If you re-run qibuild config --wizard form a directory inside your worktree, the wizard will ask you if you want to configure settings for this worktree.

Configuring qiBuild

You can run qibuild config to get a look at your current settings, and change them by editing the xml files, or re-running qibuild config --wizard

Building with Unix Makefiles

No specific configuration is needed, since this is the default behaviour. Enjoy!

Configuring qiBuild for Visual Studio

You will have to make sure CMake uses the proper generator for qiBuild to work with Visual Studio.

Here’s what a complete ~/.config/.qi/qibuild.xml would look like to use Visual Studio 2008

<qibuild version="1">
    <cmake generator = "Visual Studio 9 2008" />

For command line addicts (or people doing continuous integration who would like a better build output), you can also:

  • Use <cmake_generator = "NMake Makefiles" /> and use qibuild from the Visual Studio command prompt.
  • Or, if you do not want to use the Visual Studio command prompt, you can specify a .bat file to be ran by qibuild, like this
<qibuild version="1">
    <env bat_file="c:\Program Files\Microsoft Visual Studio 9.0\VC\vcvarsall.bat" />
    <cmake generator = "NMake Makefiles" />

(the location of the .bat file depends on your setup)

Bonus: using JOM

Get the JOM package from here: and extract it, for instance in C:\Jom109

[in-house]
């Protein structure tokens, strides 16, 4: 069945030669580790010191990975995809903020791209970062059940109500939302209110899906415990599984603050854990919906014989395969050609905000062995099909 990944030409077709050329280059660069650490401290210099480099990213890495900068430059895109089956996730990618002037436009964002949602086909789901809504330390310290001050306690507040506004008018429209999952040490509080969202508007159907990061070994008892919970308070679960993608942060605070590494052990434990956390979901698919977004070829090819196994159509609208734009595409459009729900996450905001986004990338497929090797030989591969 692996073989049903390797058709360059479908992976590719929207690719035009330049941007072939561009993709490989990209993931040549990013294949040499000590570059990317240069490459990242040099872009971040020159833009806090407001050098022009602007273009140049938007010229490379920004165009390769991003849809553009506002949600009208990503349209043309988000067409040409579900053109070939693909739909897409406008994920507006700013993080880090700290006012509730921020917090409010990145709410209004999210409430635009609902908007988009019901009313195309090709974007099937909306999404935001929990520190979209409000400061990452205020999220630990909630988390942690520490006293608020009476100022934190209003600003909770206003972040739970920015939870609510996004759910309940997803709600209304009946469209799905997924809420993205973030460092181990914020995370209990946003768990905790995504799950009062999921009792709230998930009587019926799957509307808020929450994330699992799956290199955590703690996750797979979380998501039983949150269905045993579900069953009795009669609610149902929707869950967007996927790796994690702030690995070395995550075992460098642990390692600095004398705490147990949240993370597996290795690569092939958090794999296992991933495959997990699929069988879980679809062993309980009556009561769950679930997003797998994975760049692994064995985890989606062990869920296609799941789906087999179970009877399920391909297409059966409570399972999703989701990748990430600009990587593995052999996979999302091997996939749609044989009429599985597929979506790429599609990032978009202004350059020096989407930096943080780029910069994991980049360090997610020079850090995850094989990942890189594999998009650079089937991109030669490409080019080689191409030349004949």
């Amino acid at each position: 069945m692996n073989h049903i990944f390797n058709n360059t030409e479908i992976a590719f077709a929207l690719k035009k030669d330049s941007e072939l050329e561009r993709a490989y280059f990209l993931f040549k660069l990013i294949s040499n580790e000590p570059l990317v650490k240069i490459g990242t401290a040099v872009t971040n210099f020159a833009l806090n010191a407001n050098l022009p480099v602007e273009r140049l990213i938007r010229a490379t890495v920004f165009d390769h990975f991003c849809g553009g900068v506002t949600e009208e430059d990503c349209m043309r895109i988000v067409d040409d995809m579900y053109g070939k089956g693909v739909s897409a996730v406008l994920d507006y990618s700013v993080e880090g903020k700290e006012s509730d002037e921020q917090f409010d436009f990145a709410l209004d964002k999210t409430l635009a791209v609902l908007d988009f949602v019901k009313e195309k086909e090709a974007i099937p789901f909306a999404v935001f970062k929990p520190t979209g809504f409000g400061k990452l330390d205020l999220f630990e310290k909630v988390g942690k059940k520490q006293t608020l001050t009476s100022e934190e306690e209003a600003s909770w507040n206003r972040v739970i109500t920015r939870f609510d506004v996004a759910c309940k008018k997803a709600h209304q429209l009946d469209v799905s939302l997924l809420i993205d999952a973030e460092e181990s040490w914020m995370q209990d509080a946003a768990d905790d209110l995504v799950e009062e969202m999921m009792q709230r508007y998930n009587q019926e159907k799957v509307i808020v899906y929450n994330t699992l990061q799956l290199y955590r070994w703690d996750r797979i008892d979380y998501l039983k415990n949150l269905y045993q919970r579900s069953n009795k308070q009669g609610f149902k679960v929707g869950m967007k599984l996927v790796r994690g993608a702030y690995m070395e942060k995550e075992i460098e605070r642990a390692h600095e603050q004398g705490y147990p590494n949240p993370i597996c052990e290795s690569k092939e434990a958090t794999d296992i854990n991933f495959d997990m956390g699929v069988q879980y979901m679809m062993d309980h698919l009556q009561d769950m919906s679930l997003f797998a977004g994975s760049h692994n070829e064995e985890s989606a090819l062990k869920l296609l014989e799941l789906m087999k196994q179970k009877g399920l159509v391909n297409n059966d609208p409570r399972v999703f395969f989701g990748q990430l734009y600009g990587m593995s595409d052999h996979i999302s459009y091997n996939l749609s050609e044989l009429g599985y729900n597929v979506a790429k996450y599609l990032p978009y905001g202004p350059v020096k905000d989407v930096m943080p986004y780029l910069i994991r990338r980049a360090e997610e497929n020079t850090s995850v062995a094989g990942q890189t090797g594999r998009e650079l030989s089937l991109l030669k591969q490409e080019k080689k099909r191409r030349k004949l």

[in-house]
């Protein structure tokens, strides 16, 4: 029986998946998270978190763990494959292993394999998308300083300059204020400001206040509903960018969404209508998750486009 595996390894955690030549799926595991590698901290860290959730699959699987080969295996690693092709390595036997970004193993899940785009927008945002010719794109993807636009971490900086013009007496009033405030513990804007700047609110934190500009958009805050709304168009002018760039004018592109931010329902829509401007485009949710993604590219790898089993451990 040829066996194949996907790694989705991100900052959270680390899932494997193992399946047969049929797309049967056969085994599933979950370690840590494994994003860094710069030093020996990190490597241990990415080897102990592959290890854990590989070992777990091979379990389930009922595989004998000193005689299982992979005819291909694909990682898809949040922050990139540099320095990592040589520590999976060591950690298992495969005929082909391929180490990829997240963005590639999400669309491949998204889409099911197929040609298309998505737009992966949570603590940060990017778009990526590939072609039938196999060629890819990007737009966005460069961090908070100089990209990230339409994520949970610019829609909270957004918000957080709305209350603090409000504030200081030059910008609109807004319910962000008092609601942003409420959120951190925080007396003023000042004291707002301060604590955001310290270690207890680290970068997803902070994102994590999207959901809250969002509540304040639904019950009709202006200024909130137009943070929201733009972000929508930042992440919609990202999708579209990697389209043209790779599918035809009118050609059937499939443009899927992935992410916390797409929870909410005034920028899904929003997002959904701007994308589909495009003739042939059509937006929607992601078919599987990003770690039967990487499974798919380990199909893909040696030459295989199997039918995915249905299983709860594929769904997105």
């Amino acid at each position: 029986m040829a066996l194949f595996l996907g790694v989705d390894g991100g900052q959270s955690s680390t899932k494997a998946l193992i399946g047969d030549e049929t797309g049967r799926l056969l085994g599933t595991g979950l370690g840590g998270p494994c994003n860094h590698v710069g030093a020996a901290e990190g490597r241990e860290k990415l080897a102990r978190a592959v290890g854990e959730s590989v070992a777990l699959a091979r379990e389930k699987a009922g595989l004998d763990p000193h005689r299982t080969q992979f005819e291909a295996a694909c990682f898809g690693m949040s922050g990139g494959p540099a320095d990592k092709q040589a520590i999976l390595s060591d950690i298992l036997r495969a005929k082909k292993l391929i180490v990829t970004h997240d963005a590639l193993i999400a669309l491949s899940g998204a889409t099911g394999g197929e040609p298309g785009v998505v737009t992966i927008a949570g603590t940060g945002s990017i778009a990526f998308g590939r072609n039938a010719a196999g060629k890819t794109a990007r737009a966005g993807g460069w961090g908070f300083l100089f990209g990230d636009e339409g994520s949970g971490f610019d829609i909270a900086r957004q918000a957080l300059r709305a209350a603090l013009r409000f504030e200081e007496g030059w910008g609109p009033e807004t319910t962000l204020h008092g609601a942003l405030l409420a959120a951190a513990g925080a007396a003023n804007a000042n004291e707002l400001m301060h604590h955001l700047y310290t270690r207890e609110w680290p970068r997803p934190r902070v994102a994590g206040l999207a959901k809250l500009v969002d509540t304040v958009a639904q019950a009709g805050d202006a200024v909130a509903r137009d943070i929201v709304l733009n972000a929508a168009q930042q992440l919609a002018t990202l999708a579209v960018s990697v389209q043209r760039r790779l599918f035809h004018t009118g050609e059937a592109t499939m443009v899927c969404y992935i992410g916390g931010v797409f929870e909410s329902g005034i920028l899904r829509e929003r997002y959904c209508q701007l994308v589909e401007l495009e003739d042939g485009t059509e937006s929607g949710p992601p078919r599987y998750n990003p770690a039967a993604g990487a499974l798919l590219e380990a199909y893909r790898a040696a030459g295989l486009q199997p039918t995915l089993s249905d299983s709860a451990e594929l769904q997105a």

Then, add jom to you path and use MinGW Makefiles JOM generator:

For instance:

<qibuild version="1">
      bat_file="c:\Program Files\Microsoft Visual Studio 9.0\VC\vcvarsall.bat" />
    <cmake generator = "NMake Makefiles JOM" />

Bonus: using IncrediBuild

Get IncrediBuild from

Then you should:

  • Tell qibuild to use incredibuild
  • Tell qibuild how to find BuildConsole.exe (a tool to use incredibuild from the command line)

For instance:

<qibuild version="1">
  <build incredibuild="true" />
      path="C:\Program Files\Xoreax\IncrediBuild"

Configuring qiBuild for Eclipse CDT

Eclipse supports having distinct directories for the source and the build, but does not like if the later is a subdirectory of the former.

So you have to use a global build directory, by editing QI_WORK_TREE/.qi/qibuild.xml to have

<qibuild version="1">
  <build build_dir="/path/to/build/directory" />

Your project build directory will then be /path/to/build/directory/build-<config>/<project-name>.

Or, if you chose a relative path, it will be relative to the worktree.

You can also run qibuild config --wizard like this:

$ qibuild config --wizard
:: Do you want to configure settings for this worktree (Y/n)
:: Do you want to use a unique build dir (mandatory when using Eclipse) (y/N)